honour of playing for their country…I think it left an indelible mark
which was to surface later in the determination and courage of the
team.” The Wallabies went on to defeat France 32-21. In fact they won 15
of their next 17 matches, including the 1999 World Cup.
As the Wallabies prepared to go out on the field to
play France in the final of that World Cup, Macqueen read his players an
extract from the diary of Lieutenant Bethune, commander of a section of
the 3rd Machine Gun Company who were preparing to defend
Villers-Bretonneux against a German attack in March 1918. Bethune made six
points, among them were: 1. This section will be held, and the section
will remain here until relieved; 2. The enemy cannot be allowed to
interfere with this program; 3. If the section cannot remain here alive,
it will remain here dead, but in any case it will remain here. Bethune’s
sixth and final point was ‘the position, as stated, will be held.’ The
Wallabies proceeded to rout the French 35-12.
The Australian influence in Villers-Bretonneux is
unmistakable: from the Restaurant le Kangourou, the cafes with signs
outside bearing koalas, the streets with names such as the Rue de
Melbourne and the Rue Victoria, where the Ecole Primairie Victoria
(Victorian Primary School) is situated, to the police station with
kangaroo motifs embedded in stone above the entrance. Money donated by
people in Victoria after the war helped rebuild Villers-Bretonneux.
We had lunch in Chez Remy, a small brasserie opposite
the memorial park in town. The maitre d’ was a thick-set man in his
forties with a bad comb-over and handle-bar moustache, wearing an orange
T-shirt and black leather pants. He looked like the president of the local
chapter of the Village People fan club.
On the back wall was a small Australian flag, some
Australian postcards and a cabinet with ‘Australian’s presents’
inside: coins and stitch badges mainly. The toilet was a Thai-style squat
hole in the ground, a reminder we were in a rustic part of the French
countryside. It may well have been in service back in 1918.
In the war museum on the Rue Victoria the walls have
large, framed, black and white photos of Australians in and out of action.
It’s noticeable how many of the men photographed are smoking. Lung
cancer was the least of their worries.
There are detailed colour maps and diagrams of the
fighting in the Somme area and a bookcase filled with reading material, a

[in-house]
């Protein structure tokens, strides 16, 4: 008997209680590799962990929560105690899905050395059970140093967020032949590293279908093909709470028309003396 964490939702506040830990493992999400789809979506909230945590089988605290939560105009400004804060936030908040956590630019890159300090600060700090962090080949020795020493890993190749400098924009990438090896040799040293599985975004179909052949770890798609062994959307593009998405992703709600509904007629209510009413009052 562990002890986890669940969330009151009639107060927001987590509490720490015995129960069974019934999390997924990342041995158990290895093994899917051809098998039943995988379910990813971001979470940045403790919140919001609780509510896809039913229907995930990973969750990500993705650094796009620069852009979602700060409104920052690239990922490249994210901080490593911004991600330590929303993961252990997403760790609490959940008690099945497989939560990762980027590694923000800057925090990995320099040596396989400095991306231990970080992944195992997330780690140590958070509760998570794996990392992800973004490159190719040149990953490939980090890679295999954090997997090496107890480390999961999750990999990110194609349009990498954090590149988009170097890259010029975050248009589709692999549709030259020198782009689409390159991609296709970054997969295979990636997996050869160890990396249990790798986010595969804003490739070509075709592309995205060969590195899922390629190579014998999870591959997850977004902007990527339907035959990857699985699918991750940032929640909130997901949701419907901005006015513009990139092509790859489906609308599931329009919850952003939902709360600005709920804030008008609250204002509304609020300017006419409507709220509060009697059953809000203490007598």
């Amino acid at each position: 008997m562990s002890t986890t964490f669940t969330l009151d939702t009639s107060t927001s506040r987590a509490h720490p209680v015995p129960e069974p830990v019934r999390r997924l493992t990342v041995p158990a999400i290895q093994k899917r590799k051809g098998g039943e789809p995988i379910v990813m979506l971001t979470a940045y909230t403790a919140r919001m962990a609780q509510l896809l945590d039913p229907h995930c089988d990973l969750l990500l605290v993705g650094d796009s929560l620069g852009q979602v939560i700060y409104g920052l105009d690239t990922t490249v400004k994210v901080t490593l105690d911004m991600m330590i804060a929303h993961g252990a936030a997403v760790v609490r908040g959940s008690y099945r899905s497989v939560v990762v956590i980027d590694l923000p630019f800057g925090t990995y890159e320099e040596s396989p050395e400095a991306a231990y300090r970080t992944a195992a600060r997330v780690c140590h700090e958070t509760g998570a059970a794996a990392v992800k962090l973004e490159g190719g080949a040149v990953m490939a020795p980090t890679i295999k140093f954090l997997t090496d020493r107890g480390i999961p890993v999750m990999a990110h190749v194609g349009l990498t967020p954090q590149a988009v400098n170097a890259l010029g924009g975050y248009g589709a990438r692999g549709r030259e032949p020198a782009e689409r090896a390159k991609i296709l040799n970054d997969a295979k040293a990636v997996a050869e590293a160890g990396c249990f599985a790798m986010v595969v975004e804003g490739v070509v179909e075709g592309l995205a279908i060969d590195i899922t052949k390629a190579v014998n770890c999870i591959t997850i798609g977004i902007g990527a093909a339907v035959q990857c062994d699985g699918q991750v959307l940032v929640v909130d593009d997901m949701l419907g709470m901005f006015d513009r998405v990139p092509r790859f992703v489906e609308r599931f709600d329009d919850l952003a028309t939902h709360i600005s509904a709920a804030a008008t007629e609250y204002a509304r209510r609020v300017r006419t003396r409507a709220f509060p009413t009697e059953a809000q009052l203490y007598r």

cornucopia of Australiana including C.E.W. Bean’s Official History of
Australia in the War of 1914-1918 as well as the more prosaic Australia
1964; Birds of Australia; and Fairholme: the First 75 Years
I spoke briefly with an Australian couple visiting the
museum. Aged in their 50’s the man said, “My father had me late in
life and he fought around here. He wouldn’t talk much about it. He was
with the 22nd Battalion and I’ve got his diary. He’d been at Gallipoli
and then Egypt and came to France.”
His wife added, “He reckoned this was worse than
Gallipoli. The mud and the cold and the trenches.”
It’s impossible to come away from Villers-Bretonneux
and not feel a mixture of intense national pride tempered by a wretched
sorrow at the destruction of so many lives. All told, the nation lost
60,284 men killed. This out of the 331,781 who went overseas on active
service. Another 153,000 were wounded. It was a terrible toll. Australia
gained northern New Guinea and the islands of the Bismarck Archipelago for
While the survivors of that terrible war number a
handful and the veterans of the equally ferocious Second World War
diminish each year, Anzac Day lives on and, especially in recent years,
draws ever more converts.
Australia may have become a nation in 1901, yet its
sense of unity and purpose was not forged until the Homeric tragedy of the
Dardanelles. If Gallipoli was the forge that gave the steel to a nation,
Villers-Brettoneux tempered that steel.
The volunteers were not warmongers, nor professional soldiers; they
were part of an attitude and an ideal that may have long expired in our
society. The attitudes have long since changed and the ideals may have
been flawed, but their courage was unmatched and their sacrifice is part
of what makes Australia and Australians a great and justifiably proud
nation. Perhaps that’s why almost a century later a freshly-painted sign
in the Villers-Bretonneux primary school proclaims: ‘Do Not Forget